Animal protein can also play an important role in immune health. Compelling evidence shows that amino acids and other compounds found only in animal tissue—such as taurine, creatine, and carnosine—play a role in inhibiting inflammation, improving metabolic profiles, and enhancing immunity. Preformed vitamin A (retinol), critical to immune function, is also found only in foods from animal sources, including meat (especially liver), fish, dairy products, and eggs. Oily fish such as salmon are excellent sources of the omega-3 fatty acids eicosapentaenoic acid (EPA) and docosahexaenoic acid (DHA), which have immunoregulatory roles. To get the greatest benefits from animal products, choose pastured, organic meat and dairy and wild-caught, low-mercury fish.
Our stress levels greatly affect our immune system. Prolonged psychological stress can hinder the body’s ability to regulate the inflammatory response and promote the development and progression of disease. The overproduction of the stress hormone cortisol elevates blood sugar and inhibits communication between the white blood cells that protect us from infection. Chronic stress is also associated with increased production of proinflammatory cytokines, such as interleukin-6, which tends to be elevated in complicated cases of COVID-19 and is associated with adverse clinical outcomes.
During times of high stress, it is especially important to practice techniques that can help you relax and maintain physical, psychological, and emotional equilibrium. Activities such as meditation, breathing exercises, yoga, journaling, and creating art can help you maintain healthy immune function. Walking or simply spending time in nature can be highly beneficial. Because social isolation may increase inflammation and decrease immunity, staying socially connected online or by phone can provide physical as well as emotional benefit. Cultivating positive thoughts and emotions can also boost your immune system and general health.
Many of us are currently experiencing fear or anxiety about our health, finances, and/or the world situation. Stress and anxiety can lead to various issues, such as difficulty sleeping, creation or worsening of mental health conditions, or increased use of alcohol or drugs. If you are having stress-related difficulties, reach out to someone – a friend, a counselor, a doctor, or even a crisis center. Many health professionals who usually see clients in person are now taking telemedicine appointments.
Healthy sleep habits are critical to immune function. Although individual needs vary, many people require seven to eight hours of sleep per night for optimal functioning. While a couple of nights of poor sleep are unlikely to do much harm, chronic sleep deprivation can weaken the body’s ability to fight off pathogens. With regard to COVID-19, sleep deprivation also increases levels of a proinflammatory cytokine known as CXCL9, thus increasing risk of oxidative tissue damage. Tips to improve sleep quality include rising at the same time each day, keeping the bedroom dark, and turning off electronic screens that emit blue light – including phones, computers, and televisions – two hours before bedtime.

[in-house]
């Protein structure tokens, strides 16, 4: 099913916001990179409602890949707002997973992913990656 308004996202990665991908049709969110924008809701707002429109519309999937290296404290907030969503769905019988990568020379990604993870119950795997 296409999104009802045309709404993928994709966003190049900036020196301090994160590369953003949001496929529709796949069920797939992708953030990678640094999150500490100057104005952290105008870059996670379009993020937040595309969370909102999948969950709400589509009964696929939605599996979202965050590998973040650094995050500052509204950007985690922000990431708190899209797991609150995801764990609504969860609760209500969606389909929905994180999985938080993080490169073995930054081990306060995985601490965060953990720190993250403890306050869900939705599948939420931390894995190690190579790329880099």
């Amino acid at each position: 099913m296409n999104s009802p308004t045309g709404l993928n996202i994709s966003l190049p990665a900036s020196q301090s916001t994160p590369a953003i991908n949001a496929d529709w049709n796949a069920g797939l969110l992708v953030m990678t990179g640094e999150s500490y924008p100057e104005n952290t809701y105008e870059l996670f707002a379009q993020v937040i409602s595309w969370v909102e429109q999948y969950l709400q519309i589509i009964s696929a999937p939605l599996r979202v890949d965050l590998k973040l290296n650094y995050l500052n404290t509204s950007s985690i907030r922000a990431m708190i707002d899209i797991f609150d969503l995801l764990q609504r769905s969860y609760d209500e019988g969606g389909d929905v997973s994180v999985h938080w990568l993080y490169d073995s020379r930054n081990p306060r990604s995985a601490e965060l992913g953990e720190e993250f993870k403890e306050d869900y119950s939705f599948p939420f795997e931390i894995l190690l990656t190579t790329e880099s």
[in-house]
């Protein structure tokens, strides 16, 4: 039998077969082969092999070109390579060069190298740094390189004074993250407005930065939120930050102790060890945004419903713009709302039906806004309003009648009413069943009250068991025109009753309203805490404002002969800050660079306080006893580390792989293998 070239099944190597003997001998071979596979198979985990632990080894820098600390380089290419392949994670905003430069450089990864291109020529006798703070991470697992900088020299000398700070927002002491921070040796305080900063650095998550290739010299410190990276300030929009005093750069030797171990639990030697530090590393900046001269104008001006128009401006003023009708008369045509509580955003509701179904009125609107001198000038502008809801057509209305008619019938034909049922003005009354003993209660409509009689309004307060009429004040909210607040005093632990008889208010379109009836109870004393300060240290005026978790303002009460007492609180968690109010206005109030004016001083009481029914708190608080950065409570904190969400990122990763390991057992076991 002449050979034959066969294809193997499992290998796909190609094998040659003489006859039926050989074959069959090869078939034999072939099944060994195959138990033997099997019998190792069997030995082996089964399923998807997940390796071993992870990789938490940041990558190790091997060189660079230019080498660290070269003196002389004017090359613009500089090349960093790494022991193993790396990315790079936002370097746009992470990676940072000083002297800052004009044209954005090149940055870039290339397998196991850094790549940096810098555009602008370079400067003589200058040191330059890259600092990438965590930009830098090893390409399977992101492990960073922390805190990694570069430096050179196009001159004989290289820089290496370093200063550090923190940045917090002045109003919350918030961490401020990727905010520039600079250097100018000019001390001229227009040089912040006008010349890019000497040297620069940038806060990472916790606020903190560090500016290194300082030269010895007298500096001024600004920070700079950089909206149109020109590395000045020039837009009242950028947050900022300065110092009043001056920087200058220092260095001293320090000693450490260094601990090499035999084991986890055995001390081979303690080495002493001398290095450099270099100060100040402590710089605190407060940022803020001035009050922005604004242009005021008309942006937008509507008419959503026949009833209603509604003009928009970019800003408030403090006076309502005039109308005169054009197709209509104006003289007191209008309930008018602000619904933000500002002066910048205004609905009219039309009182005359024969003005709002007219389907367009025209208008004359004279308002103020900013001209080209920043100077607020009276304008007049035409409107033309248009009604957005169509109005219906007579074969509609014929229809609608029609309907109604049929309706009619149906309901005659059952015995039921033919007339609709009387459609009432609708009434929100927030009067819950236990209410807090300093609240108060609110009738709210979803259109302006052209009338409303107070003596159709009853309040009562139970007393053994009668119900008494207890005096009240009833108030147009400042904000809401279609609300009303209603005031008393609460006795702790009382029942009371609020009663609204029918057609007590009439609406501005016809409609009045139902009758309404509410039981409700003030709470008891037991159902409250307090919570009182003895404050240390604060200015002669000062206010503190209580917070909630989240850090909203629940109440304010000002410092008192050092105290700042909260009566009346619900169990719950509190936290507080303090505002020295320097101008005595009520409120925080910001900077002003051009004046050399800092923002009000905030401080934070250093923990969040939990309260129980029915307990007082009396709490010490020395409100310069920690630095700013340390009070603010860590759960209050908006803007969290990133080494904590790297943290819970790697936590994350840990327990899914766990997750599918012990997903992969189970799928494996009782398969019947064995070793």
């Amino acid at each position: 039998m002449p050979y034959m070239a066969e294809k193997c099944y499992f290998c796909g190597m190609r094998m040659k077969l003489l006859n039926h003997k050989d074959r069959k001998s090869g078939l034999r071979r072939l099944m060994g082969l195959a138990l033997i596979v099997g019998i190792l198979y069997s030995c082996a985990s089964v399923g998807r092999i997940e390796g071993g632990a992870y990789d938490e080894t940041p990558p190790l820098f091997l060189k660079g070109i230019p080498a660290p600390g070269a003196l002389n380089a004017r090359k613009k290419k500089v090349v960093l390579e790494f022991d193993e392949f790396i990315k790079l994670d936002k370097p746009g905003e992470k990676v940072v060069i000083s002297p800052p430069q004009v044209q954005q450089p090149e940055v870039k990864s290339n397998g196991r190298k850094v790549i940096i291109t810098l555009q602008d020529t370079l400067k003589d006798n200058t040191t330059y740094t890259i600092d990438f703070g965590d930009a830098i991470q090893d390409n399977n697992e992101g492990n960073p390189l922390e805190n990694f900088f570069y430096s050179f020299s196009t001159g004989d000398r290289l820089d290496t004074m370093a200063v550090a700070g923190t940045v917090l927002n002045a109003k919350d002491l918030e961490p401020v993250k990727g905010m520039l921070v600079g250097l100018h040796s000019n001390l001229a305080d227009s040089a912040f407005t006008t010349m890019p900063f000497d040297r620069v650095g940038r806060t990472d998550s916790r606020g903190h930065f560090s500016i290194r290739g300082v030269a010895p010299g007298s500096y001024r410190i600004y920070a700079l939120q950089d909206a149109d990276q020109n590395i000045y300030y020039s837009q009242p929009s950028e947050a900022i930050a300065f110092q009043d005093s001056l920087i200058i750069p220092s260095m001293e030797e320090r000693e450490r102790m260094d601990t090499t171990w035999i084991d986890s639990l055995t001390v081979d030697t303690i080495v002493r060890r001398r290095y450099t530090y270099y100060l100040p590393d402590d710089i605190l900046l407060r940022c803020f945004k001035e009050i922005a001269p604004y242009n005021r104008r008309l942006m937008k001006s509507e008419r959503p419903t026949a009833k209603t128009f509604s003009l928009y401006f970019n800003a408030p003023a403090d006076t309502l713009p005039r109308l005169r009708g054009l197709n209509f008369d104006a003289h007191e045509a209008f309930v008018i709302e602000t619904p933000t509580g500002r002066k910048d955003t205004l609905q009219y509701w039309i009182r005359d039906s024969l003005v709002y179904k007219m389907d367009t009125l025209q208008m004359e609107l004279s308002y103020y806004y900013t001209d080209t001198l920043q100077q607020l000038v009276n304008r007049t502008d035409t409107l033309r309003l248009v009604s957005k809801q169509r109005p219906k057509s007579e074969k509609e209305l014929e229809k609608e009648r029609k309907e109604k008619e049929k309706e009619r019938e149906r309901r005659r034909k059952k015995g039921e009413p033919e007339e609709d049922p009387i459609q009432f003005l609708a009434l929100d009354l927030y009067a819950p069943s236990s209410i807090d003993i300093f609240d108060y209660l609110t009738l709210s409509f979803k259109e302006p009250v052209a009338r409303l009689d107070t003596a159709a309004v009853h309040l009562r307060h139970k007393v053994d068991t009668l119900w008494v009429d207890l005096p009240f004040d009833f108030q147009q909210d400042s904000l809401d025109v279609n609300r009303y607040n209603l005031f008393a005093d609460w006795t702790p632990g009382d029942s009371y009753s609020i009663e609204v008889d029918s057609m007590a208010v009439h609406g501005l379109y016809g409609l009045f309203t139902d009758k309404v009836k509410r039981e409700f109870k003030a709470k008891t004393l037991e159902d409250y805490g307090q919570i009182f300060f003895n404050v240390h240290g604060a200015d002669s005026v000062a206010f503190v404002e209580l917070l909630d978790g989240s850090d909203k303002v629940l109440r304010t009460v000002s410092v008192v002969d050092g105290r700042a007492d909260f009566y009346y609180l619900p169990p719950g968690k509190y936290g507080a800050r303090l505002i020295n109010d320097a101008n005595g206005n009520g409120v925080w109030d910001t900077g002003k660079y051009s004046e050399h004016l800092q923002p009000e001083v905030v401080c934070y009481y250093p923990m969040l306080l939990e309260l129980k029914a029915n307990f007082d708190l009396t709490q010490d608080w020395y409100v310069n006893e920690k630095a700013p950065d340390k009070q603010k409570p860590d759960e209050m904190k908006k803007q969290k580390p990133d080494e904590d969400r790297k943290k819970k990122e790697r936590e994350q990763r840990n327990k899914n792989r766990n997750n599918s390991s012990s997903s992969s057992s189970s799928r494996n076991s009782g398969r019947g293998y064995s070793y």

It may be difficult to maintain your customary exercise program at present, but finding a way to keep physically active is important for everyone, particularly older adults. Not only can moderate exercise help to counter the psychological effects of isolation and stress, but it reduces inflammation and directly mobilizes immune cells, including those that are capable of finding and killing virus-infected cells. It also increases the flow of blood and lymph as muscles contract.
Depending on your level of fitness, try to get at least 30 minutes of low- to moderate-intensity aerobic exercise five days per week. Walking and bicycling are good and can be done while physical distancing. Many fitness organizations and companies are currently offering free online workout classes and other resources for use at home. Staying physically active can also help keep your lungs healthy, although the World Health Organization warns that you not exercise if you have a fever, cough, and difficulty breathing.
Although we have as yet little to no clinical data regarding the actions of specific nutrients in relation to COVID-19 in humans, various nutrients are known to boost protection against other viral infections and/or decrease their severity or duration. Here are a few that may be useful against SARS-CoV-2 as well.
A mineral known for its immune-enhancing benefits, zinc reduces viral replication in other coronaviruses and may provide the same benefit in COVID-19. Specifically, it may block the virus from multiplying in the mucous membranes of the throat and nasopharynx (the upper part of the throat, behind the nose), as well as inhibit viral entry into cells.
Zinc lozenges have been shown to reduce the duration of colds when taken within 24 hours of symptom onset at dosages greater than or equal to 75 mg per day. This dosage is higher than the Food and Nutrition Board’s tolerable upper intake level (UL) for adults, which is 40 mg per day. (The UL is also meant to include zinc intake from food sources, such as oysters, beef, chicken, lentils, oatmeal, and shiitake mushrooms.) Recommended daily dosages of zinc for antiviral protection usually range from 15 mg to 30 mg. Daily dosages of 150 mg for one to two weeks during times of active infection are considered generally safe for persons with adequate copper status.